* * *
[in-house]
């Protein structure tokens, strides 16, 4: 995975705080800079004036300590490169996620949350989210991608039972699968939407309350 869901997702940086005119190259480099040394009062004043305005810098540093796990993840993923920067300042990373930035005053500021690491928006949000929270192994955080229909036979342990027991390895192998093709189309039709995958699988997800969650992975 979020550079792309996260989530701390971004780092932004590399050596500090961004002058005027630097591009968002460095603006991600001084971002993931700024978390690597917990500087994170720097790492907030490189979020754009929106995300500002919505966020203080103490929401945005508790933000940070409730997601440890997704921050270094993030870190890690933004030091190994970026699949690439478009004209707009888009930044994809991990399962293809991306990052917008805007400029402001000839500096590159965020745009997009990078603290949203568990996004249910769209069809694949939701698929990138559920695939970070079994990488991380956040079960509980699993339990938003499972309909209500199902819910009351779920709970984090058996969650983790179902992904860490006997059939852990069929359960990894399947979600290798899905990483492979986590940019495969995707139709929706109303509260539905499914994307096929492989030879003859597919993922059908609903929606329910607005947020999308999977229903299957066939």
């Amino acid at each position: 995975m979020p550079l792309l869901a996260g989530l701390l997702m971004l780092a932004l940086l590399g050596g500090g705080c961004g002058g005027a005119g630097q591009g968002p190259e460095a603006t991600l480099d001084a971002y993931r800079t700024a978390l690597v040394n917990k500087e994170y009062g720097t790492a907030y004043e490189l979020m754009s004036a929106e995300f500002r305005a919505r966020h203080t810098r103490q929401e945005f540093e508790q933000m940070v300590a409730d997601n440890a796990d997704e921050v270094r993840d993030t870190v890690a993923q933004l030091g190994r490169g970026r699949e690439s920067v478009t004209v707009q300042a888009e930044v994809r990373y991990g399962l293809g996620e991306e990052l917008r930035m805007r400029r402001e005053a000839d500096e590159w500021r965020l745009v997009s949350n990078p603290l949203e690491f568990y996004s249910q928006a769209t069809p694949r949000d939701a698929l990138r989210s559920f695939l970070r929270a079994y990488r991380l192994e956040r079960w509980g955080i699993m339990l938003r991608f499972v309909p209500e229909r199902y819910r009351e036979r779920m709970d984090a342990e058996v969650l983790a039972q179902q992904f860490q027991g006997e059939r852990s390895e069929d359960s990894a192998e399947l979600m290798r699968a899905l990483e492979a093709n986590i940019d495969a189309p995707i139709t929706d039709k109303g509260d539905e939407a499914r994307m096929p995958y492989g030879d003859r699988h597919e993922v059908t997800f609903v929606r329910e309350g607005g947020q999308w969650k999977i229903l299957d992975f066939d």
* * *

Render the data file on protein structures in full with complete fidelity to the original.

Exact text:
[in-house]
């Protein structure tokens, strides 16, 4: 995975705080800079004036300590490169996620949350989210991608039972699968939407309350 869901997702940086005119190259480099040394009062004043305005810098540093796990993840993923920067300042990373930035005053500021690491928006949000929270192994955080229909036979342990027991390895192998093709189309039709995958699988997800969650992975 979020550079792309996260989530701390971004780092932004590399050596500090961004002058005027630097591009968002460095603006991600001084971002993931700024978390690597917990500087994170720097790492907030490189979020754009929106995300500002919505966020203080103490929401945005508790933000940070409730997601440890997704921050270094993030870190890690933004030091190994970026699949690439478009004209707009888009930044994809991990399962293809991306990052917008805007400029402001000839500096590159965020745009997009990078603290949203568990996004249910769209069809694949939701698929990138559920695939970070079994990488991380956040079960509980699993339990938003499972309909209500199902819910009351779920709970984090058996969650983790179902992904860490006997059939852990069929359960990894399947979600290798899905990483492979986590940019495969995707139709929706109303509260539905499914994307096929492989030879003859597919993922059908609903929606329910607005947020999308999977229903299957066939």
């Amino acid at each position: 995975m979020p550079l792309l869901a996260g989530l701390l997702m971004l780092a932004l940086l590399g050596g500090g705080c961004g002058g005027a005119g630097q591009g968002p190259e460095a603006t991600l480099d001084a971002y993931r800079t700024a978390l690597v040394n917990k500087e994170y009062g720097t790492a907030y004043e490189l979020m754009s004036a929106e995300f500002r305005a919505r966020h203080t810098r103490q929401e945005f540093e508790q933000m940070v300590a409730d997601n440890a796990d997704e921050v270094r993840d993030t870190v890690a993923q933004l030091g190994r490169g970026r699949e690439s920067v478009t004209v707009q300042a888009e930044v994809r990373y991990g399962l293809g996620e991306e990052l917008r930035m805007r400029r402001e005053a000839d500096e590159w500021r965020l745009v997009s949350n990078p603290l949203e690491f568990y996004s249910q928006a769209t069809p694949r949000d939701a698929l990138r989210s559920f695939l970070r929270a079994y990488r991380l192994e956040r079960w509980g955080i699993m339990l938003r991608f499972v309909p209500e229909r199902y819910r009351e036979r779920m709970d984090a342990e058996v969650l983790a039972q179902q992904f860490q027991g006997e059939r852990s390895e069929d359960s990894a192998e399947l979600m290798r699968a899905l990483e492979a093709n986590i940019d495969a189309p995707i139709t929706d039709k109303g509260d539905e939407a499914r994307m096929p995958y492989g030879d003859r699988h597919e993922v059908t997800f609903v929606r329910e309350g607005g947020q999308w969650k999977i229903l299957d992975f066939d």